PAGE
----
Abraham lift up his eyes, and saw the place afar off; where he was to offer his Son. Baal Hatturim says, the word "place", by gematry, signifies Jerusalem: it seems by this, that as God had signified to Abraham that he would tell him of the place, and show it to him, where he was to sacrifice, so that he gave him a signal by which he might know it, which some of the Jewish writers (w) say was a cloud upon the mount; with which agrees the Targum of Jonathan,"and Abraham lift up his eyes and saw the cloud of glory smoking upon the mountain, and he knew it afar off.''And others say (x), he saw the glory of the divine Majesty standing upon the mount, in a pillar of fire, reaching from earth to heaven; and they further observe, that the place where he was, when he saw this, was Zophim, a place not far from Jerusalem; and from hence, when the city and temple were built, a full view might be taken of them (y), from whence it had its name.
(s) Bunting's Travels, p. 57. (t) Reland. Palestina illustrata, tom. 2. p. 620. (u) Bereshit Rabba, sect. 56. fol. 49. 3.((w) Bereshit Rabba, sect. 56. fol. 49. 3. Jarchi in loc. (x) Pirke Eliezer, ut supra. (c. 31.) (y) Gloss. in T. Bab. Beracot, fol. 49. 2. Schulchan Aruch, par. 1. Crach Chayim, c. 3. sect. 6.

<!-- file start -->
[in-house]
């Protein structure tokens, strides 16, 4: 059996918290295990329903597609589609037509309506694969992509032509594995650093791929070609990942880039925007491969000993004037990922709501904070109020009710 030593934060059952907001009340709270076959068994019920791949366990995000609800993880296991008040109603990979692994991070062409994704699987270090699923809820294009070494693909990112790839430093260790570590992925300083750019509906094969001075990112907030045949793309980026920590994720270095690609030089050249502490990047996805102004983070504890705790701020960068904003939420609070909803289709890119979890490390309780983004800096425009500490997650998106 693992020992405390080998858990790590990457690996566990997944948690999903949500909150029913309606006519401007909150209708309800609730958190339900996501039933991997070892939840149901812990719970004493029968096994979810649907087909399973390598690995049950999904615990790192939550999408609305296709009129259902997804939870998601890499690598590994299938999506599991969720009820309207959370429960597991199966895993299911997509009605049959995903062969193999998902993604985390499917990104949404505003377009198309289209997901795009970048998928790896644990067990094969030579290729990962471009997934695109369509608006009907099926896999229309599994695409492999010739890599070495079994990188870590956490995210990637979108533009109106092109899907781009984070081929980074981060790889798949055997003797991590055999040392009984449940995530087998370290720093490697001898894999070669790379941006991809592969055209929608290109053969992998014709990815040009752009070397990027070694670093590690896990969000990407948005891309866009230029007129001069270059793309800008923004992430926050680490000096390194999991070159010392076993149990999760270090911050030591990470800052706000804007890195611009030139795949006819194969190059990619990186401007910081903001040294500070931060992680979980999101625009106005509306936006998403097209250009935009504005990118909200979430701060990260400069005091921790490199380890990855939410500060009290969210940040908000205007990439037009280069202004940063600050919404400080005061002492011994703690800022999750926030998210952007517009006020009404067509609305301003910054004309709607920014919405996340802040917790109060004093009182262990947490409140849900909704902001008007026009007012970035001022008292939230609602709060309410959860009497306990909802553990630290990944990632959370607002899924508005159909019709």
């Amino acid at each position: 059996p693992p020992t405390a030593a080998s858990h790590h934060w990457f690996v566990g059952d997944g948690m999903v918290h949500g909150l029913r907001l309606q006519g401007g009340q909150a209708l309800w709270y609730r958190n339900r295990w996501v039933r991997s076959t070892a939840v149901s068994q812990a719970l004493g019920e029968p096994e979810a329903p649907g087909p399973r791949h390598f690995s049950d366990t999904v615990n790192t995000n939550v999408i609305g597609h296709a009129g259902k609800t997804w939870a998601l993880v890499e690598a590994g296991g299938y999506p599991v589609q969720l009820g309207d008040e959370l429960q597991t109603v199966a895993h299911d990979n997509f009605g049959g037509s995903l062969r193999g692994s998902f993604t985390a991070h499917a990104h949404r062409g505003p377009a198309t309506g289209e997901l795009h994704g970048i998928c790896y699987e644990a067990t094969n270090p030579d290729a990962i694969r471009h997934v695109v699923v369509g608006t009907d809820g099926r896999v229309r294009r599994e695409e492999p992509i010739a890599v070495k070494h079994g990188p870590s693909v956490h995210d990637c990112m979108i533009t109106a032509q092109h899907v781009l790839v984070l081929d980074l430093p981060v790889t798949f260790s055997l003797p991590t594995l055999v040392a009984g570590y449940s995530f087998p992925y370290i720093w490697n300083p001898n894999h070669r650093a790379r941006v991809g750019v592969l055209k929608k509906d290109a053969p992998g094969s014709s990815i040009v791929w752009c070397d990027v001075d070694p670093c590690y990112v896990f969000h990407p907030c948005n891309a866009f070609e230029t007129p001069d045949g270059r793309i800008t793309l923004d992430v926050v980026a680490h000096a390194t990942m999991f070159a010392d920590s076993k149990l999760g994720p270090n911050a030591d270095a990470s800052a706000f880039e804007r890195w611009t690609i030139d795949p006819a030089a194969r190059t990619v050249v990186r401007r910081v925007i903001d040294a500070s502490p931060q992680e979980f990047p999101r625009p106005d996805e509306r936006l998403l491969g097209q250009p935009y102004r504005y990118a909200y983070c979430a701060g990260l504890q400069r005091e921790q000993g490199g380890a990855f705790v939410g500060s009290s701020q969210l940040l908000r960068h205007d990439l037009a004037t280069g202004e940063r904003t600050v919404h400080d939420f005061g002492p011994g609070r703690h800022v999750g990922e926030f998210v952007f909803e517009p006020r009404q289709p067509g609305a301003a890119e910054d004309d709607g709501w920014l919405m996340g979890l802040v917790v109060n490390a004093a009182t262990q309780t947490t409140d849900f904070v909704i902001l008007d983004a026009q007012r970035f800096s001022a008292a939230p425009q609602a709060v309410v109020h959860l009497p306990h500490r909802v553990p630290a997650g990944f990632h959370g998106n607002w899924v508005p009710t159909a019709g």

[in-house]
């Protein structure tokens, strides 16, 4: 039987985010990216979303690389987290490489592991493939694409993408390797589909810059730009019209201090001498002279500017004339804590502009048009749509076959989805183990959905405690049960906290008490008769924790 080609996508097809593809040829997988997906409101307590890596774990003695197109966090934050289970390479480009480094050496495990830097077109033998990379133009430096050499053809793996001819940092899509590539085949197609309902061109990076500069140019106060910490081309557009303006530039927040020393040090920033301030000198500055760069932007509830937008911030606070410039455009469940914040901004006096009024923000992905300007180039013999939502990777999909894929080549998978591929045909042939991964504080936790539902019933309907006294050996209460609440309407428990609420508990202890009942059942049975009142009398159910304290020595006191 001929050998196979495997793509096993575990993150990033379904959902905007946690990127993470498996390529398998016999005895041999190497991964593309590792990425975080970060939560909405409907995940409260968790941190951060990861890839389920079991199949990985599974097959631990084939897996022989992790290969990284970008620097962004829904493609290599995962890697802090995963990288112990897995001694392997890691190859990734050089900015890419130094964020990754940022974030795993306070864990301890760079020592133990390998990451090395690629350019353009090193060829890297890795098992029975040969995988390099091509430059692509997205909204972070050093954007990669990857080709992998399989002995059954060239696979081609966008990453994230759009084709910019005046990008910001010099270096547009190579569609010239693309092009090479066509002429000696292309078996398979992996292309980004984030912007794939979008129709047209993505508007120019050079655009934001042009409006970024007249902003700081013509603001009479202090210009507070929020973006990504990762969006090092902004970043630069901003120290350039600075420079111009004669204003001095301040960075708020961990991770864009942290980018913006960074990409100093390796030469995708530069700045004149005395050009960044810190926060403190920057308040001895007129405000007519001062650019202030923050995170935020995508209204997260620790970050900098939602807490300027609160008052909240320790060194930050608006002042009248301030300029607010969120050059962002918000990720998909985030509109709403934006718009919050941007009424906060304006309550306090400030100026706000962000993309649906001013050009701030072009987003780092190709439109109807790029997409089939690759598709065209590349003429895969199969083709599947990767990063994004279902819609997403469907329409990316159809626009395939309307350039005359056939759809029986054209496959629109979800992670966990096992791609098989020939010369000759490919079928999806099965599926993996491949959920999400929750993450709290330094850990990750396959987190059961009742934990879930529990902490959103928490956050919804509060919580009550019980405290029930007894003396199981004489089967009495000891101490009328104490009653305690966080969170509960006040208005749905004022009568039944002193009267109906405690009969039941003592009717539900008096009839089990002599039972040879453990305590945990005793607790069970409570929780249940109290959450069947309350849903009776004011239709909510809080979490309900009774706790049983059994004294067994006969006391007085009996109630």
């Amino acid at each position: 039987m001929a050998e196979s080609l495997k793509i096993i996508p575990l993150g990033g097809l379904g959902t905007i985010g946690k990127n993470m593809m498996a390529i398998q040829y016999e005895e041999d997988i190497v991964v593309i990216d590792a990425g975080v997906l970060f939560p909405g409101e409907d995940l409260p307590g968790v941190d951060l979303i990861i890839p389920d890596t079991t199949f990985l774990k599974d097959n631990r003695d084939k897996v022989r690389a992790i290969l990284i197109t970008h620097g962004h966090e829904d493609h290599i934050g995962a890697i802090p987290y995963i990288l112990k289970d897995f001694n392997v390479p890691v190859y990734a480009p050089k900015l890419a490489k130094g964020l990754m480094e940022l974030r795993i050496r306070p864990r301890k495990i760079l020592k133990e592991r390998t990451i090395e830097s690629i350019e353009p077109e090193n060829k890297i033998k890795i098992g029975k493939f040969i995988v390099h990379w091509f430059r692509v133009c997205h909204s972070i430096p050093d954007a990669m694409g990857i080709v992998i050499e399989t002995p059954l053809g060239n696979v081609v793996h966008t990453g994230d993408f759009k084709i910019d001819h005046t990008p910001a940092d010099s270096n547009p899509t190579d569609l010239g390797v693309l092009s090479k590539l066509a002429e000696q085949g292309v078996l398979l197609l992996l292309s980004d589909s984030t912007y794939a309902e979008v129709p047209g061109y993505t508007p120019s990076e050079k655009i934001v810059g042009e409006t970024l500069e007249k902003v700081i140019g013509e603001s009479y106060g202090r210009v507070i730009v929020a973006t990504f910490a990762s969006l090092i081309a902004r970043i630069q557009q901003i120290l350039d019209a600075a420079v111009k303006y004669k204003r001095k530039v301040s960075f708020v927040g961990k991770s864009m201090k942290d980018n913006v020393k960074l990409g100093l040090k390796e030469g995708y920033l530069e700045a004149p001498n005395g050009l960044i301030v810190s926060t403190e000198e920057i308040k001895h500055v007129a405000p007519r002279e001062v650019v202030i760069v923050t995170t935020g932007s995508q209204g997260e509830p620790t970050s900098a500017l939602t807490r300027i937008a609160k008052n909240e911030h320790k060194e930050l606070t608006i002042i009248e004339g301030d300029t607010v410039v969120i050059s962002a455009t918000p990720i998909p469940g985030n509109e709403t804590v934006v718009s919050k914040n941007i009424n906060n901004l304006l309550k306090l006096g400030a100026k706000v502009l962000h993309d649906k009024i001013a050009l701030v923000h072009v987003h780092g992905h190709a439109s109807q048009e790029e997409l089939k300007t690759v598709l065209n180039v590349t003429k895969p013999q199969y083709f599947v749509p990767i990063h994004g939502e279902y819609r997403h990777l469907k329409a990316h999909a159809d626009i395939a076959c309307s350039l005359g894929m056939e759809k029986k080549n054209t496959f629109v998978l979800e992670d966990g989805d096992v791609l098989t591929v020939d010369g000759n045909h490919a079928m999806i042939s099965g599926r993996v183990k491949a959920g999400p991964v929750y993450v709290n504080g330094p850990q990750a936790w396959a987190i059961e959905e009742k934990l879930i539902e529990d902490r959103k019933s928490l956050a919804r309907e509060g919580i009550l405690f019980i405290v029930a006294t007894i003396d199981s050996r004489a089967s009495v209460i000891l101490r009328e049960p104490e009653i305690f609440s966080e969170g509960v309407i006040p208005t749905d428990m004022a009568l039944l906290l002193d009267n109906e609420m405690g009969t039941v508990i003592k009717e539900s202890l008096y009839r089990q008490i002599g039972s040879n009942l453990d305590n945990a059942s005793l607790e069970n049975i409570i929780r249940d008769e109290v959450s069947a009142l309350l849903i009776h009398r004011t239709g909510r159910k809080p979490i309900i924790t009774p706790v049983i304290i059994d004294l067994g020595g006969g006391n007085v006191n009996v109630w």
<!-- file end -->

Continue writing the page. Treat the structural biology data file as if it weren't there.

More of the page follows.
Jamieson-Fausset-Brown Bible Commentary
4. on the third day Abraham lifted up his eyes, &c.—Leaving the servants at the foot [Ge 22:5], the father and son ascended the hill, the one bearing the knife, and the other the wood for consuming the sacrifice [Ge 22:6]. But there was no victim; and to the question so naturally put by Isaac [Ge 22:7], Abraham contented himself by replying, "My son, God will provide himself a lamb for a burnt offering." It has been supposed that the design of this extraordinary transaction was to show him, by action instead of words, the way in which all the families of the earth should be blessed; and that in his answer to Isaac, he anticipated some substitution. It is more likely that his words were spoken evasively to his son in ignorance of the issue, yet in unbounded confidence that that son, though sacrificed, would, in some miraculous way, be restored (Heb 11:19).
Genesis 22:4 Parallel Commentaries
Genesis 22:4 NIV
Genesis 22:4 NLT
Genesis 22:4 ESV
Genesis 22:4 NASB
Genesis 22:4 KJV
Bible Hub: Online Parallel Bible